There is nothing that can adequately compensate for the loss of a loved one. When a person is killed in an accident as a result of someone else’s negligence, the law provides for what losses the victim’s family may recover in terms of money damages. New Jersey’s Wrongful Death Act and Survival Statute set forth several different categories of losses recoverable in a wrongful death lawsuit:
- Wrongful death – Damages for the losses suffered by the decedent’s family include the hospital, medical and funeral expenses, as well as the financial support that was lost as a result of the death. The award is calculated based upon what the decedent reasonably might have been expected to provide for the family had she/he lived. The amount of money awarded for lost financial support is adjusted for inflation and for the present value of future earnings.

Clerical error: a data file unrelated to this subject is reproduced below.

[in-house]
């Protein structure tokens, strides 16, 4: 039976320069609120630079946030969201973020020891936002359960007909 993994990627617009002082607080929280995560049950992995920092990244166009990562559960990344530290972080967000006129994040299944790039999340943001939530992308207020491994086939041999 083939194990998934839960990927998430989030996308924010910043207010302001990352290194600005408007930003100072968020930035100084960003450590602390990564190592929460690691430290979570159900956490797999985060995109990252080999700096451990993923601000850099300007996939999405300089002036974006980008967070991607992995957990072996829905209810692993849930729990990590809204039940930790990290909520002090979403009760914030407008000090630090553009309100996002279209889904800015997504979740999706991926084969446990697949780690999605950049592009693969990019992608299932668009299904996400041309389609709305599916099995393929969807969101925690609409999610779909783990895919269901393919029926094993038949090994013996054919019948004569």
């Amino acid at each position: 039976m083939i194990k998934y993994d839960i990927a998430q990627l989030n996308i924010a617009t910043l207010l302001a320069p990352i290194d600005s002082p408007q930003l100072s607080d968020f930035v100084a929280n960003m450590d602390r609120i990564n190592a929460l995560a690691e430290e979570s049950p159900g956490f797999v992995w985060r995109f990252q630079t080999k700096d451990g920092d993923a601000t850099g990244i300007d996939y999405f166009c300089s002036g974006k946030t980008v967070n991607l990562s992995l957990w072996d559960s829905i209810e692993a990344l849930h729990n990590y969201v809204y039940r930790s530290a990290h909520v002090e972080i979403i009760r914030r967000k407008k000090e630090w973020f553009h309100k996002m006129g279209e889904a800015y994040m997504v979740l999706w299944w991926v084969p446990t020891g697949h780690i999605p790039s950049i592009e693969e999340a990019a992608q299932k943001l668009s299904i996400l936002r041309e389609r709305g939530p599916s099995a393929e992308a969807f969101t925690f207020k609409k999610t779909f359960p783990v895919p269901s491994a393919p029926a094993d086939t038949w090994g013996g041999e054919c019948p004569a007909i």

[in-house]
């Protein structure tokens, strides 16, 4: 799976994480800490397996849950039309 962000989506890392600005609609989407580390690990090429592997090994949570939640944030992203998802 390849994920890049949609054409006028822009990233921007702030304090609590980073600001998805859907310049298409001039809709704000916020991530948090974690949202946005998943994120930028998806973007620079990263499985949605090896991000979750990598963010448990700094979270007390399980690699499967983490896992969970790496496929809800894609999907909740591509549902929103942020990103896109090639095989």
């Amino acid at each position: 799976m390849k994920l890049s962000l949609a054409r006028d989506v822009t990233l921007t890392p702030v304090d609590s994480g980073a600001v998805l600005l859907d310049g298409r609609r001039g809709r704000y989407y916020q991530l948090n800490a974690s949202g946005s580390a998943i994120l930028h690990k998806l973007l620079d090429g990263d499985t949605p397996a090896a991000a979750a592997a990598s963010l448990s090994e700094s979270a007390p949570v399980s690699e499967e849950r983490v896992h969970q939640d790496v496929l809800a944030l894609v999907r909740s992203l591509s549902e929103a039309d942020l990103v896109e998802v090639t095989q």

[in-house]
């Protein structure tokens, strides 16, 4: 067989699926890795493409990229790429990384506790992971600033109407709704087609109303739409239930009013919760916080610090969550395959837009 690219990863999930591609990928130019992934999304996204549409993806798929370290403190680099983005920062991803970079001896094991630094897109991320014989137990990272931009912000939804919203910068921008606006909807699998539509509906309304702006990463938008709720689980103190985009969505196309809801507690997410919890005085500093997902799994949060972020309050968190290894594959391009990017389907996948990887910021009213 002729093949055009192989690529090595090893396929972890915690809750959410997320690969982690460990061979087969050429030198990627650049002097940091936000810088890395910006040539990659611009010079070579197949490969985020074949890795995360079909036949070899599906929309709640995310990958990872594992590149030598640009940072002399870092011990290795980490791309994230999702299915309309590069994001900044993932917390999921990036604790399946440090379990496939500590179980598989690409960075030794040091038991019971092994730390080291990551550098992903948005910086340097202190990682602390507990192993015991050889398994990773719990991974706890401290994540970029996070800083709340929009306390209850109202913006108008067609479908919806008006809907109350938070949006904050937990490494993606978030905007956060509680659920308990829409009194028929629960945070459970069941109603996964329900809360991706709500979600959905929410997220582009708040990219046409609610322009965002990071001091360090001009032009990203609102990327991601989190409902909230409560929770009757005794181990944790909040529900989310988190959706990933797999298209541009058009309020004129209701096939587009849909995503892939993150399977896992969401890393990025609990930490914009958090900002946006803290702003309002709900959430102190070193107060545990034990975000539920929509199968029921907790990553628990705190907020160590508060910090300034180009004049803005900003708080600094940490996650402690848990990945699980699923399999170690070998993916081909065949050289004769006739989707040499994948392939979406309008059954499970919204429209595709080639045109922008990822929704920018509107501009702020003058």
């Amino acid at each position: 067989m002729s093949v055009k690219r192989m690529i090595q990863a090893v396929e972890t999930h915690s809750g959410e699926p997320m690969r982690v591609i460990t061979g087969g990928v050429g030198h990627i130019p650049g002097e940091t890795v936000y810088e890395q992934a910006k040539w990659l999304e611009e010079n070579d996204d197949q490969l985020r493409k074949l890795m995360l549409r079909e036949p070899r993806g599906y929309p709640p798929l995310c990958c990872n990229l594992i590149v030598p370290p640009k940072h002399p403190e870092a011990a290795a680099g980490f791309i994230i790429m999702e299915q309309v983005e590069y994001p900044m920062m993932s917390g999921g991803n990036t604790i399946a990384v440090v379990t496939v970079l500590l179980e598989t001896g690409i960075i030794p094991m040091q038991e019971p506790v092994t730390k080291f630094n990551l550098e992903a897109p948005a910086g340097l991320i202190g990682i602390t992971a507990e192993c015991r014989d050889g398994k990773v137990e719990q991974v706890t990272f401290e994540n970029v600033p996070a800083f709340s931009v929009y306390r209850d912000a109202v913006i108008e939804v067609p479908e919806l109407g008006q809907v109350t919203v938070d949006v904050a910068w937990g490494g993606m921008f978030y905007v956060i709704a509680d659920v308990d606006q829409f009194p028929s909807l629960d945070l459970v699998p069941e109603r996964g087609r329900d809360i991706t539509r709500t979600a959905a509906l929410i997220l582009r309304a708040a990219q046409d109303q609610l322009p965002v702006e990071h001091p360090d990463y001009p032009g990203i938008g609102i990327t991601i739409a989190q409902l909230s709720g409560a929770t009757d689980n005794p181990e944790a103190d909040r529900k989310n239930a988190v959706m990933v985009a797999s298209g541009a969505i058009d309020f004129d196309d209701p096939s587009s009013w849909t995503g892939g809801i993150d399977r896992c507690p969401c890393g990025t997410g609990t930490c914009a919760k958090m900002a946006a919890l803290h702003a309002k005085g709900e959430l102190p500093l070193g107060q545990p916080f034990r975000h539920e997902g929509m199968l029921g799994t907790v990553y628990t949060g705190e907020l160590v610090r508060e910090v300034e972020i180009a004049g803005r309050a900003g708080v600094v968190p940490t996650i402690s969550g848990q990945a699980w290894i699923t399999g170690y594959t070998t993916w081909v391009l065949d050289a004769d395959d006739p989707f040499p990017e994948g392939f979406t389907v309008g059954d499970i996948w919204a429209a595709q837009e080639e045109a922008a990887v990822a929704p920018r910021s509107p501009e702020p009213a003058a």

There is no recovery for lost emotional comfort in a New Jersey wrongful death action. However, the family can recover for the loss of the decedent’s guidance, education and nurturing, as well as the monetary value of household services that were performed by the decedent such as childcare or housekeeping chores.
- Survival statute – This part of the lawsuit allows for recovery for the pain and suffering, medical expenses and lost wages the decedent themselves suffered after the accident, but before they died. The damages are paid to the decedent’s estate. Since the Survival Statute provides money damages for the decedent’s losses while alive, they are subject to collection by their creditors. This is not the case for wrongful death damages which compensate the decedent’s family members for their losses.
- Negligent infliction of emotional distress – This is a separate cause of action to recover for the emotional distress of a close family member who witnesses the accident wherein the spouse or close family member is killed as a result of the negligence of another.
There are many aspects to a wrongful death lawsuit. As experienced wrongful death attorneys we focus on providing the surviving family members with the monetary compensation they deserve.